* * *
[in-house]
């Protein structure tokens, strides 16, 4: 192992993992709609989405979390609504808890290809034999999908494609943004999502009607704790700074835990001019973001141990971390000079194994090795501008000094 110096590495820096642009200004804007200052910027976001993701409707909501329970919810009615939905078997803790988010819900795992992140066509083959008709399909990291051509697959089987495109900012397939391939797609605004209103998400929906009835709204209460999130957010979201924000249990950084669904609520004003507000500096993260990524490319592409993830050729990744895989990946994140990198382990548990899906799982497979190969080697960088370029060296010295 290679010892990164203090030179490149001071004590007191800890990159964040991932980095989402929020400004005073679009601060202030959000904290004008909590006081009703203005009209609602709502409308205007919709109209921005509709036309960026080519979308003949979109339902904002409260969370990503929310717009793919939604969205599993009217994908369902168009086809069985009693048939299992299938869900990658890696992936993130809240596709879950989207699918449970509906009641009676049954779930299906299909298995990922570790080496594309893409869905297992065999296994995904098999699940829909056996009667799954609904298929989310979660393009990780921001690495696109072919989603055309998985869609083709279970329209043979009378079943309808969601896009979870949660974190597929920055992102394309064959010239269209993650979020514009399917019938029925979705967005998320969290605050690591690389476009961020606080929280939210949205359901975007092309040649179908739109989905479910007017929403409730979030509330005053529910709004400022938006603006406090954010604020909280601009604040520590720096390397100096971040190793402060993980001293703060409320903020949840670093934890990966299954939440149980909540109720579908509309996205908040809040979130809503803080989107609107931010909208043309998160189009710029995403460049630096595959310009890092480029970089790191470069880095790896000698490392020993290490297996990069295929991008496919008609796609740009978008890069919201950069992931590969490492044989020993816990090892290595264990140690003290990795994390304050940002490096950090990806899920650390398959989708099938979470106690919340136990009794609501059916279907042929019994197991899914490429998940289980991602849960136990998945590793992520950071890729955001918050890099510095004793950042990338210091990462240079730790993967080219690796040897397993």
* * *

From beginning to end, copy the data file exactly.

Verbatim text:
[in-house]
């Protein structure tokens, strides 16, 4: 192992993992709609989405979390609504808890290809034999999908494609943004999502009607704790700074835990001019973001141990971390000079194994090795501008000094 110096590495820096642009200004804007200052910027976001993701409707909501329970919810009615939905078997803790988010819900795992992140066509083959008709399909990291051509697959089987495109900012397939391939797609605004209103998400929906009835709204209460999130957010979201924000249990950084669904609520004003507000500096993260990524490319592409993830050729990744895989990946994140990198382990548990899906799982497979190969080697960088370029060296010295 290679010892990164203090030179490149001071004590007191800890990159964040991932980095989402929020400004005073679009601060202030959000904290004008909590006081009703203005009209609602709502409308205007919709109209921005509709036309960026080519979308003949979109339902904002409260969370990503929310717009793919939604969205599993009217994908369902168009086809069985009693048939299992299938869900990658890696992936993130809240596709879950989207699918449970509906009641009676049954779930299906299909298995990922570790080496594309893409869905297992065999296994995904098999699940829909056996009667799954609904298929989310979660393009990780921001690495696109072919989603055309998985869609083709279970329209043979009378079943309808969601896009979870949660974190597929920055992102394309064959010239269209993650979020514009399917019938029925979705967005998320969290605050690591690389476009961020606080929280939210949205359901975007092309040649179908739109989905479910007017929403409730979030509330005053529910709004400022938006603006406090954010604020909280601009604040520590720096390397100096971040190793402060993980001293703060409320903020949840670093934890990966299954939440149980909540109720579908509309996205908040809040979130809503803080989107609107931010909208043309998160189009710029995403460049630096595959310009890092480029970089790191470069880095790896000698490392020993290490297996990069295929991008496919008609796609740009978008890069919201950069992931590969490492044989020993816990090892290595264990140690003290990795994390304050940002490096950090990806899920650390398959989708099938979470106690919340136990009794609501059916279907042929019994197991899914490429998940289980991602849960136990998945590793992520950071890729955001918050890099510095004793950042990338210091990462240079730790993967080219690796040897397993």